Maintaining Your Certification
Once you earn your certification, you’re far from finished with your teacher certification. It’s very important for teachers to continually be educated on advancements in their field and in the field of education as a whole.
Continuing education and certificate maintenance requirements vary widely by state. Some states require teachers to earn their master’s degree within a certain number of years of earning their certificate. Other states require educators to complete a predetermined number of continuing education credits according to a set schedule.
For example in Pennsylvania, teachers are first issued a Level I certification. Teachers need to earn their Level II certification within six years of service, and they can do so by earning at least 24 continuing education credits, teaching for at least three years, and completing a new teacher induction program. Then, once teachers earn their Level II certification, they must complete at least 180 hours of professional development every five years in order to maintain their certificate.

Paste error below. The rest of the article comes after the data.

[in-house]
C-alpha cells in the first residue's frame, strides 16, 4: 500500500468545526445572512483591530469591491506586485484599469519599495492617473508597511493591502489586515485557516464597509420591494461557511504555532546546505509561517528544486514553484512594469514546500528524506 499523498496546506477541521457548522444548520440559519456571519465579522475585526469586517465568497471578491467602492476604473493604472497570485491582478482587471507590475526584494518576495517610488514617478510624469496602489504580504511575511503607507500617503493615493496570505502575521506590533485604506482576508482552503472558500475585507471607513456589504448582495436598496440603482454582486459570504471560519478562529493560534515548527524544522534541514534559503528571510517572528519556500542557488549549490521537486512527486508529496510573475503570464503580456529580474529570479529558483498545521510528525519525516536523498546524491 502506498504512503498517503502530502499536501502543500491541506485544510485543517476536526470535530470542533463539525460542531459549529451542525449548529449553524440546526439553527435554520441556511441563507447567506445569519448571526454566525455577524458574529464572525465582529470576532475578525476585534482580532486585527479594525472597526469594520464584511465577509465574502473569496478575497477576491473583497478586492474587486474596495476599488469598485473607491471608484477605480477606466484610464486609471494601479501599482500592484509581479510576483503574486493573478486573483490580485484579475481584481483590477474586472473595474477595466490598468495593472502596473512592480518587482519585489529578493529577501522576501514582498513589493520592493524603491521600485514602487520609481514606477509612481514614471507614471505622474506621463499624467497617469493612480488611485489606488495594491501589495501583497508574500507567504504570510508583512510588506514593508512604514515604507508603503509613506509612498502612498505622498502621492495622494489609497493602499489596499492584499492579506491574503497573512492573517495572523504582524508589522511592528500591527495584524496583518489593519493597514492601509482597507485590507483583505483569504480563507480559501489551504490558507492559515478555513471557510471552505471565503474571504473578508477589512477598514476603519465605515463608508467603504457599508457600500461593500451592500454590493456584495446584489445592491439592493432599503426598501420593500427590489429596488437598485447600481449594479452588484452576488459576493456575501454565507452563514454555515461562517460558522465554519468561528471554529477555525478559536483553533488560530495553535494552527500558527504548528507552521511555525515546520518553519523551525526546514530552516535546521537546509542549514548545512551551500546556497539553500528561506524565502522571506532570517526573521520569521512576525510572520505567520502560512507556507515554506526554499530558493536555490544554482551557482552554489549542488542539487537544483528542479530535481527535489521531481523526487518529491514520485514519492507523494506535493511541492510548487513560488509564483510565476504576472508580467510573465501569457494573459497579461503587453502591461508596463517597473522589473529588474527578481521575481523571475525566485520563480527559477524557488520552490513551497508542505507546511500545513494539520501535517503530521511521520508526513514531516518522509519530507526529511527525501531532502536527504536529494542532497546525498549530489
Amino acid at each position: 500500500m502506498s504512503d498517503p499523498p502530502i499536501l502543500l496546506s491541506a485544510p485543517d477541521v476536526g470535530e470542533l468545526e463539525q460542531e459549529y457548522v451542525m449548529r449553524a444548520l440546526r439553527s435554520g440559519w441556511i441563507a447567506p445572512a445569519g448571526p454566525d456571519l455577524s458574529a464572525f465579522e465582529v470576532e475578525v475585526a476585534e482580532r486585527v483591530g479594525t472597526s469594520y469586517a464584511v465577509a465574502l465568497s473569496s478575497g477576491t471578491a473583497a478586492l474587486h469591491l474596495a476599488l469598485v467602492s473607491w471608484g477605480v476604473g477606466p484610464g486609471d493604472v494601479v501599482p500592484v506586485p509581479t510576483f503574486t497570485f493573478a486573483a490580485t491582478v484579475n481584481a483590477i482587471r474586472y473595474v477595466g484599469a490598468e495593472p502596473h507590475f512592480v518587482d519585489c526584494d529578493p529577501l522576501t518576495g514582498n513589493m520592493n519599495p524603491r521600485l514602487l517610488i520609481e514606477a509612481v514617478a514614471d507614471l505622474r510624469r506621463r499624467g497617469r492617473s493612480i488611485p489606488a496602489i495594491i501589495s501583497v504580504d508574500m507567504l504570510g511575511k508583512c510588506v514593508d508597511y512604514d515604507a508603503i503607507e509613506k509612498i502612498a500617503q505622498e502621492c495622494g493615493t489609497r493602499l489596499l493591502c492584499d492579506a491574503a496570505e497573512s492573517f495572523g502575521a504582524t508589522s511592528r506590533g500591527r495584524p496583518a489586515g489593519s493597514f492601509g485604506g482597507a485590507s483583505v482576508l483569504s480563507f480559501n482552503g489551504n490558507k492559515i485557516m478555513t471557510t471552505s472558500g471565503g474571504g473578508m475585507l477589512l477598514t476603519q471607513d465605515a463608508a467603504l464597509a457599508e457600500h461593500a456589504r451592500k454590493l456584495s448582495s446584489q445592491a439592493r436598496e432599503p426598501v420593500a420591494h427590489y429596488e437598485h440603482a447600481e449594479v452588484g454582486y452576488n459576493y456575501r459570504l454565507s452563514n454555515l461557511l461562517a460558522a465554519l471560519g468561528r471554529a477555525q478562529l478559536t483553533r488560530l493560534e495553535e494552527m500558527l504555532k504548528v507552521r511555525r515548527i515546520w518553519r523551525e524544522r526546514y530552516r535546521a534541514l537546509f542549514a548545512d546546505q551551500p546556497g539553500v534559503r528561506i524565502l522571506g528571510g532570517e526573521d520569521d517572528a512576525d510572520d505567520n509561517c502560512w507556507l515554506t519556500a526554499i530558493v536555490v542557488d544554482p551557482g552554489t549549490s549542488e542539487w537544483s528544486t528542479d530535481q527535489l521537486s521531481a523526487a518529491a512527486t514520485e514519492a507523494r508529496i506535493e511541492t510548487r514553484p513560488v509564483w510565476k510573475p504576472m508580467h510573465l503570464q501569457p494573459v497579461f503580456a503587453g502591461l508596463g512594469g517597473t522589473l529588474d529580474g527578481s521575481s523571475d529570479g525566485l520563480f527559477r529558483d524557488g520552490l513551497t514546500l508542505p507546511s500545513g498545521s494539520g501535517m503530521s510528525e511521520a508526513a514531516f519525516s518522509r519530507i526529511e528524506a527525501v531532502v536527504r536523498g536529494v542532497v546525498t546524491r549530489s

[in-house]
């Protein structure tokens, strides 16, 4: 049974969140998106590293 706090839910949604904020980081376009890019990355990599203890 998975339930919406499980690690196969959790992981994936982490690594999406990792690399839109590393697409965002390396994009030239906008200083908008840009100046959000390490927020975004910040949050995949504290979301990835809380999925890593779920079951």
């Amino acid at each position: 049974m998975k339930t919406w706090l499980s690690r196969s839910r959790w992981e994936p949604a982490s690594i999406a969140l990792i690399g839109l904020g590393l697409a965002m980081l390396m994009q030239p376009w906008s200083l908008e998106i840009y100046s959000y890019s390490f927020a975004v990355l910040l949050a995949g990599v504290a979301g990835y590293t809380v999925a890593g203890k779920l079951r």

While teachers in California don’t need to continue their education to hold their certificate, teachers in Connecticut must earn their master’s degree in order to maintain their certification.
In many states, teachers must also keep their clearances valid throughout their entire teaching career.
Because requirements vary so widely, it’s imperative you understand what the requirements are for your state. Even if a state does not require teachers to earn their master’s, many teachers go on to receive this degree regardless as it improves their craft and often results in a pay raise.